1. I appeared at this meeting although compared to speaking for three minutes I stood there for 3 minutes in silent judgement, for dramatic effect. Not sure how it went over, although it felt like I had more attention from council than the typical address. Larry Klein I had written about how he seems to leave the dias when I speak or look down at his notes, this time was coming back — presumably from a pee break — during my silence and I called out his name – I had started my appearance by addressing the council, Mayor and vice mayor at least by their names. Meanwhile Chris Gaither, an ally, called me the next day to report that he thought I had been speaking but there was a technical difficulty. Plenty of time to speak more obviously about my contempt for this project, or these two projects and the problems the GJR highlight.

    Are these isolated cases or tip of the ice berg?

    Also, I wrote in various forms recently about the fact that Pat Burt in March, 2012 was quite intimidating to me in person, and I now characterize that behavior as bullying. Was he deliberately trying to stifle dissent or further investigation into the case? I had posted on PAW and my own site that something seemed amiss about the way Pat described the event, of Arrillaga wanting to build something (and in fact I was more right than I had known, they had been meeting in secret in violation of the Brown Act). I also have two former or current council members who back my claim in that they say Pat exhibited the same bullying type behavior to them. I posted an account like this to the Weekly (PAW) site and it was taken down. Publisher Bill Johnson said he would post an accusation against a council member and I replied that a) Sullivan v. New York Times permits such, as protected by First Amendment and b) he had meanwhile permitted and not deleted 80 other posts in the same thread for which he had not even tried to verify the identity of the posters, who all used pseudonyms. As a consequence of all this, I am most likely boycotting the Weekly’s interview process for Council candidates (I am a candidate).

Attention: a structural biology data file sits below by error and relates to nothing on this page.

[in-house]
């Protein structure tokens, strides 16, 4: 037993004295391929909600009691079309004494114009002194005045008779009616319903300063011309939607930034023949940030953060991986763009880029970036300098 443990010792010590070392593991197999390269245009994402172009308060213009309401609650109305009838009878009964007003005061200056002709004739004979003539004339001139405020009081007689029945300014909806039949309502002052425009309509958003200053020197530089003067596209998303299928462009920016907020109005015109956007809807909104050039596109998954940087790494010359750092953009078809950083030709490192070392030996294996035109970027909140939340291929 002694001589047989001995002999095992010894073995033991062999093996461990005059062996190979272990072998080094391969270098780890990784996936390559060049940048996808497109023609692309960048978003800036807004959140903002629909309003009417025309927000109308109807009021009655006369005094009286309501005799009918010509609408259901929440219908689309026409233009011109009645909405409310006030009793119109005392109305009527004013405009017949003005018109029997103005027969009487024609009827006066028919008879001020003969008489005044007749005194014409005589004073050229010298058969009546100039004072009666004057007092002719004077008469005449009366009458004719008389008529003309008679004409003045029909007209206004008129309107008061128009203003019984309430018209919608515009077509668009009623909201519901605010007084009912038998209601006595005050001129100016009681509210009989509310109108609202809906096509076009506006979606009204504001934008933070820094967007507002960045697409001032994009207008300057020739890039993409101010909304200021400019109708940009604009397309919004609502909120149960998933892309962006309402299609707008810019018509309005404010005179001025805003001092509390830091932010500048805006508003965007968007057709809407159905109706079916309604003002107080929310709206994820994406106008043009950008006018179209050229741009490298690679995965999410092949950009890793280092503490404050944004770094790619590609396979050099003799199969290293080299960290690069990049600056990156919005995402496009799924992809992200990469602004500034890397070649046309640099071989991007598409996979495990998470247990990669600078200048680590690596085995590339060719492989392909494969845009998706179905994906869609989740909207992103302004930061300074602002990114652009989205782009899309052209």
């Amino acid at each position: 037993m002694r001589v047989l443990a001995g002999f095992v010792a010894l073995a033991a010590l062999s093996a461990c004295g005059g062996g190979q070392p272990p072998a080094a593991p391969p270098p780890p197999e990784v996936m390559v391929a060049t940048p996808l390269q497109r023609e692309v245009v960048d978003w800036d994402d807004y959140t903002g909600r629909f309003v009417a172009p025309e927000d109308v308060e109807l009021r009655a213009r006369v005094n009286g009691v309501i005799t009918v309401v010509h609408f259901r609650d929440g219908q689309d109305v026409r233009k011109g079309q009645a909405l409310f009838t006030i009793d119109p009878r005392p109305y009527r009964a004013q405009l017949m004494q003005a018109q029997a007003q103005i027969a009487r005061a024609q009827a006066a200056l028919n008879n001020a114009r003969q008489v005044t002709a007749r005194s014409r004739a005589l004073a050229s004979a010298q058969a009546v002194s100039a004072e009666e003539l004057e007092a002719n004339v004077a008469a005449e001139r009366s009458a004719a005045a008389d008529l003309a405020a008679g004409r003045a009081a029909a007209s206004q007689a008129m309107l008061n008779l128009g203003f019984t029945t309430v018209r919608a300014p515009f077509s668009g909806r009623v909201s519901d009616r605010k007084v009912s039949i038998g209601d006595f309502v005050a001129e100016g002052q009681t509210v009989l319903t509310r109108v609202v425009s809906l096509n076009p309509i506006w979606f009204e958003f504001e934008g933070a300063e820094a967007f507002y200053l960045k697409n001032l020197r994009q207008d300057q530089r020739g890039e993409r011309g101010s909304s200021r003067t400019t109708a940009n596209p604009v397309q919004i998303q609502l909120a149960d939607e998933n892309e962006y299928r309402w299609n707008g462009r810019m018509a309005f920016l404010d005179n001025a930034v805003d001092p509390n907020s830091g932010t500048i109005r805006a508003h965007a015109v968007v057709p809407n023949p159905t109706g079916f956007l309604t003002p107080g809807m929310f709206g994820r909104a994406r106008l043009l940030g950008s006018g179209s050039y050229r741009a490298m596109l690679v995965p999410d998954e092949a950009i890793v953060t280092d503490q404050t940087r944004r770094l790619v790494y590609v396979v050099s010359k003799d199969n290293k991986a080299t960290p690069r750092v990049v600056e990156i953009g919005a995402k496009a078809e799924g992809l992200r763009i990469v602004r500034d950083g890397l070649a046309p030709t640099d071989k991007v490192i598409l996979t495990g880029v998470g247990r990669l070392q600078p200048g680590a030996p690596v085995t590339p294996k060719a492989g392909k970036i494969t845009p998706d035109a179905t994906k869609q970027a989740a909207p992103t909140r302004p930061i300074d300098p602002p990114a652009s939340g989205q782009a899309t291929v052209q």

I thought you Chad might want to look into this. Would you be able to find, if you polled a few current or former Council members, that Pat Burt indeed is a bully? Is it relevant to the morass we are in, that we are secretive and non-responsive to ROI AND try to intimidate those who might ask too many questions or rock the boat? If the press don’t find traction here, maybe the Grand Jury will take it up.

    Lux et veritas, anyone?

  2. To clarify: in this account I do not mean to imply that the two council members who corroborate my claim, that I was bullied by Pat Burt, meant to say that they were bullied or intimidated in the matter of 27 Uni or the 7.7 acres. They did not say that, I did not mean to imply that.

    But I am suggesting that if the GRJ means we should all look in the mirror and figure out how to improve the Democratic process here, we, or the press or the GJ might want to look into, from an objective perspective, whether what happened to me is a factor in 27 or 7.7 or part of an ongoing problem.

    At first I wanted to object to Pat being on the ad hoc response committee, but an advisor said to wait until after I read or they write the response. Others are saying to press the issue.